[2] D. M. Lloyd-Jones, God’s Ultimate Purpose: An Exposition of Ephesians 1:1 to 23 (Grand Rapids: Baker Book House, 1979), 28. I am also indebted to Lloyd-Jones for the genesis of my thoughts for this message. See also Warren W. Wiersbe, Be Rich: Ephesians (Illinois: Victor Books, 1976), 10, where he says, “The word faithful carries the meaning of ‘believers in Christ Jesus.’” See also R. C. H. Lenski, Commentary on the New Testament: The Interpretation of St. Paul’s Epistles to the Galatians, to the Ephesians, and to the Philippians, (1937; reprint, Peabody, MA: Hendrickson, 1998),  346 (page reference is to reprint edition), where he writes, “When it is used as an adjective it may mean ‘faithful’ or ‘trustworthy.’ Here it means ‘believers.’”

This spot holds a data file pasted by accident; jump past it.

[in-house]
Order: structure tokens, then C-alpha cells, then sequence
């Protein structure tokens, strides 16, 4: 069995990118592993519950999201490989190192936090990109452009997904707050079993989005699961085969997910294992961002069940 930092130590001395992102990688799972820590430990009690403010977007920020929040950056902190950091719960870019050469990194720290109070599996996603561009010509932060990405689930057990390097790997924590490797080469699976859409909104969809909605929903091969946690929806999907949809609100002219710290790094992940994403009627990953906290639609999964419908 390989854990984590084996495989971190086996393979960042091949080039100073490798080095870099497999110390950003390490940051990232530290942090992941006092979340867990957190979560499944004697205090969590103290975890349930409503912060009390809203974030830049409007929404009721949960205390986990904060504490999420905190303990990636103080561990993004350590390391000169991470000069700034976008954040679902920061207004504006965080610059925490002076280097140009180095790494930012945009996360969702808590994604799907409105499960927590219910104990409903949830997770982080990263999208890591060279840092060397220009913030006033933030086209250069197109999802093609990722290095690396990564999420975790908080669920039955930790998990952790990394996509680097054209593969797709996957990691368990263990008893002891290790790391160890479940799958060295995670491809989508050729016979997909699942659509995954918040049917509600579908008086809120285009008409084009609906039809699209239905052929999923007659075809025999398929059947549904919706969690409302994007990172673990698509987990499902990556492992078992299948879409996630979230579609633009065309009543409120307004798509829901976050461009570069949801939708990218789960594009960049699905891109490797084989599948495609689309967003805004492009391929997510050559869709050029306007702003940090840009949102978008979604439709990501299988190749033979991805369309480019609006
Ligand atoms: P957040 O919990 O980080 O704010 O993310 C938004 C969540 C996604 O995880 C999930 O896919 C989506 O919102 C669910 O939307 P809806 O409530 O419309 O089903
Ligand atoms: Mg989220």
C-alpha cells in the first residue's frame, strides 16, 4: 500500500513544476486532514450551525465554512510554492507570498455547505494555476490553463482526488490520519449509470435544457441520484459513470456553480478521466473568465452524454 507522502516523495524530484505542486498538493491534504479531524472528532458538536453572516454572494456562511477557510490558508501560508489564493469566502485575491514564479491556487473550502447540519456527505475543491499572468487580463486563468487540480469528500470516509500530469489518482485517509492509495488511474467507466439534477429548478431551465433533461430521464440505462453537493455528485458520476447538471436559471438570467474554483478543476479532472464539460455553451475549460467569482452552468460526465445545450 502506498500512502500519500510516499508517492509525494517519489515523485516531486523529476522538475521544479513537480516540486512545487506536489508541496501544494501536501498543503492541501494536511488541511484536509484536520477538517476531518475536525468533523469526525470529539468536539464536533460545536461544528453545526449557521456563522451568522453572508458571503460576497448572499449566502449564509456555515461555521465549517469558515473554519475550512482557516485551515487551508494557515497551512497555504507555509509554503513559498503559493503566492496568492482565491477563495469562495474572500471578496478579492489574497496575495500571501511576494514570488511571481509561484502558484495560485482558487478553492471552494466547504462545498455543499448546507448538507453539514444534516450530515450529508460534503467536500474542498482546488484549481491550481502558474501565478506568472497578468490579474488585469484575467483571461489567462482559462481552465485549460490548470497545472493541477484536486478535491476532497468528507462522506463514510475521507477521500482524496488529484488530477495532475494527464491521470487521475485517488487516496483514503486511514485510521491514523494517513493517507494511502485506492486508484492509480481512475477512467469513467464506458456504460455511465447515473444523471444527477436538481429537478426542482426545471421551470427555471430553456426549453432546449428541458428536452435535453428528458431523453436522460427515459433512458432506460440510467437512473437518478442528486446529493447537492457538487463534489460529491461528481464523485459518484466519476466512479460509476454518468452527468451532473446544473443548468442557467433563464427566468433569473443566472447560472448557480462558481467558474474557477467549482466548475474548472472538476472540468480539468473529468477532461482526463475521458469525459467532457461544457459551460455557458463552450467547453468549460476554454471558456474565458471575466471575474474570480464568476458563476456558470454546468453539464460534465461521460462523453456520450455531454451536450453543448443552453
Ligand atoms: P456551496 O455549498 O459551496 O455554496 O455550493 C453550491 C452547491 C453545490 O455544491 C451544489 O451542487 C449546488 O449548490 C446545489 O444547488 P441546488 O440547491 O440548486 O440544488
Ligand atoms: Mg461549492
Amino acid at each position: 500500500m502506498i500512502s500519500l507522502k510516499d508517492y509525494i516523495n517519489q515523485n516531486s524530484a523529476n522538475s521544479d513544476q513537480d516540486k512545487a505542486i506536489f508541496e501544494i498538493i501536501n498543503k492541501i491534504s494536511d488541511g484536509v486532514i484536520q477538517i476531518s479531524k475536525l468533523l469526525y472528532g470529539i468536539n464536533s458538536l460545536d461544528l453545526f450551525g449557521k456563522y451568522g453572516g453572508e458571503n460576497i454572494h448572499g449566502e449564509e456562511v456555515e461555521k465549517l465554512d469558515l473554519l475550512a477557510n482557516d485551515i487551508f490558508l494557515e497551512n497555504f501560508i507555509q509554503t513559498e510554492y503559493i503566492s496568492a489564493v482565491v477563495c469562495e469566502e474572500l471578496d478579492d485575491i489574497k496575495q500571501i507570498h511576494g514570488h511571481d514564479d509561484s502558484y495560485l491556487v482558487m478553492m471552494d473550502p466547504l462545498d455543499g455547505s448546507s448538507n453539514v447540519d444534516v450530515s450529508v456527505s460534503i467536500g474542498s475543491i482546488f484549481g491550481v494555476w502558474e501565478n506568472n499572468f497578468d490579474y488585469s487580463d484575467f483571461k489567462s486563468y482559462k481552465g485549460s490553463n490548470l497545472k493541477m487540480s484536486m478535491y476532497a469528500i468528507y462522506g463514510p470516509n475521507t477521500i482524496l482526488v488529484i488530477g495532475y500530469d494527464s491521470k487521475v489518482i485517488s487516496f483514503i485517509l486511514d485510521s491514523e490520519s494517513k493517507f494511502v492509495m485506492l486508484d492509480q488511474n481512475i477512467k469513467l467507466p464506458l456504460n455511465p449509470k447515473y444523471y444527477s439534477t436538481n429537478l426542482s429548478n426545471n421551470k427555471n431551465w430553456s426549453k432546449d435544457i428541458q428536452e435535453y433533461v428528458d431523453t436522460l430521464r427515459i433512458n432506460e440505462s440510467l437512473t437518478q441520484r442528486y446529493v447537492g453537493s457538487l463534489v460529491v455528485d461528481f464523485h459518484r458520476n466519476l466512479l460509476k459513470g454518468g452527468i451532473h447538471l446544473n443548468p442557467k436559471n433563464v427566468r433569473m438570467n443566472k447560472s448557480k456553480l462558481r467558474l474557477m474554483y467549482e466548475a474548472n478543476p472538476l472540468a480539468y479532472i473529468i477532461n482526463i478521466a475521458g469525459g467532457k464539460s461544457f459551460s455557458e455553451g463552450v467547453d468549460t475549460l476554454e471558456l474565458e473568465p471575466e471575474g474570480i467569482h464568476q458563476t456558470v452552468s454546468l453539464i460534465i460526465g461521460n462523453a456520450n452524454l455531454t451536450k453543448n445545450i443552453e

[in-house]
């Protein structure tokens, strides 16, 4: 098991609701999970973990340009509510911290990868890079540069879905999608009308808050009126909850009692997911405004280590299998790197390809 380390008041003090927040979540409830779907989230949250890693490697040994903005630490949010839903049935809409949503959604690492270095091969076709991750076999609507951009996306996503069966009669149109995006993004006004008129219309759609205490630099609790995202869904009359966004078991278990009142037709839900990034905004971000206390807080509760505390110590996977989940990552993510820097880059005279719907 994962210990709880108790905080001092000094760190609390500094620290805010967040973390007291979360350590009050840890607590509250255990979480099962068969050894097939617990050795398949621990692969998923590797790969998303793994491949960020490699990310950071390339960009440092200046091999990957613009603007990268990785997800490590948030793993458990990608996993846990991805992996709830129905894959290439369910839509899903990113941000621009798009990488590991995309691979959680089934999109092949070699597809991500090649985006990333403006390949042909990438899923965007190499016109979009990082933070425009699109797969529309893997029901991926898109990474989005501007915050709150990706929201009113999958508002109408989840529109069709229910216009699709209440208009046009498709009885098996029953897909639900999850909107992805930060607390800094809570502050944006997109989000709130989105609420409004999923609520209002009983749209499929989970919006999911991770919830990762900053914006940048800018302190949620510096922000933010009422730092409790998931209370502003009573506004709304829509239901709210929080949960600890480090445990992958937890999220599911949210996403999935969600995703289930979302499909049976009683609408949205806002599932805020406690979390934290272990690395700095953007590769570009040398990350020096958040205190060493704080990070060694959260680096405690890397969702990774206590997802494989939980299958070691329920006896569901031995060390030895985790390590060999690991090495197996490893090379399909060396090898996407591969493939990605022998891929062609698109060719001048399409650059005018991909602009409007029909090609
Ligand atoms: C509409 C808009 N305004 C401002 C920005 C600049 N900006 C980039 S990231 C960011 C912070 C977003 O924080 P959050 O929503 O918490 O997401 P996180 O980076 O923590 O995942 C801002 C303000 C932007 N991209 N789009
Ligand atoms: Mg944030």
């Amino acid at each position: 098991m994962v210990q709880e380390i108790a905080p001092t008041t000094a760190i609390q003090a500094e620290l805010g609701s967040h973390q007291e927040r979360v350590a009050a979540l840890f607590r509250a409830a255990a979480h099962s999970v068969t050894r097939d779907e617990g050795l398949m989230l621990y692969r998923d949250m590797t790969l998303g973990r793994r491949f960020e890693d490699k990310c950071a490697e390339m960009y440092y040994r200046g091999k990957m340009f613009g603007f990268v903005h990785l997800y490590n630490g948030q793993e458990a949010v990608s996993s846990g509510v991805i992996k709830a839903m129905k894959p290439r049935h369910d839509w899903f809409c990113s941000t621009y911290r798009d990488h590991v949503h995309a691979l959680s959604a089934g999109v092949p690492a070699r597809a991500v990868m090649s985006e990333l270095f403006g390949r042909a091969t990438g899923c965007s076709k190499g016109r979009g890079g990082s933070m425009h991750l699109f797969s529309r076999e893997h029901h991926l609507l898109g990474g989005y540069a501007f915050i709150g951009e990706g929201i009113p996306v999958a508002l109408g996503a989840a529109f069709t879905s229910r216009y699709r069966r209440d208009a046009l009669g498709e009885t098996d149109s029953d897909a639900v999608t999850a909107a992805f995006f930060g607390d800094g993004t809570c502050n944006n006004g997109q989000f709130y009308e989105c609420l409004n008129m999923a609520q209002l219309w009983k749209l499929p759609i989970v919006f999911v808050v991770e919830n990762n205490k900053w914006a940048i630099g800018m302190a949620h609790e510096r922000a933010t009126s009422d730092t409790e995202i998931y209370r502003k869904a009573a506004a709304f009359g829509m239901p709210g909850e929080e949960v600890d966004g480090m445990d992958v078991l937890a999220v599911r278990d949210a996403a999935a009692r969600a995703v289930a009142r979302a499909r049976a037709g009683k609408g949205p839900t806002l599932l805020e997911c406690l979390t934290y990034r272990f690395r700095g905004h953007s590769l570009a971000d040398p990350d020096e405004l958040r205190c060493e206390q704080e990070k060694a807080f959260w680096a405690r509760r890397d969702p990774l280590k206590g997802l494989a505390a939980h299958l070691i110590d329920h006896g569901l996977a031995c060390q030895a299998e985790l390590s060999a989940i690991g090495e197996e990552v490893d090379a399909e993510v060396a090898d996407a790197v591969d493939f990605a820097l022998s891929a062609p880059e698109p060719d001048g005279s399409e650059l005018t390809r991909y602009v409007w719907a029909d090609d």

[3] The New Century Version, (Dallas, Texas: Word Publishing) 1987, 1988, 1991.

[4] The Living Bible, (Wheaton, Ill.: Tyndale House Publishers, Inc.) 1997.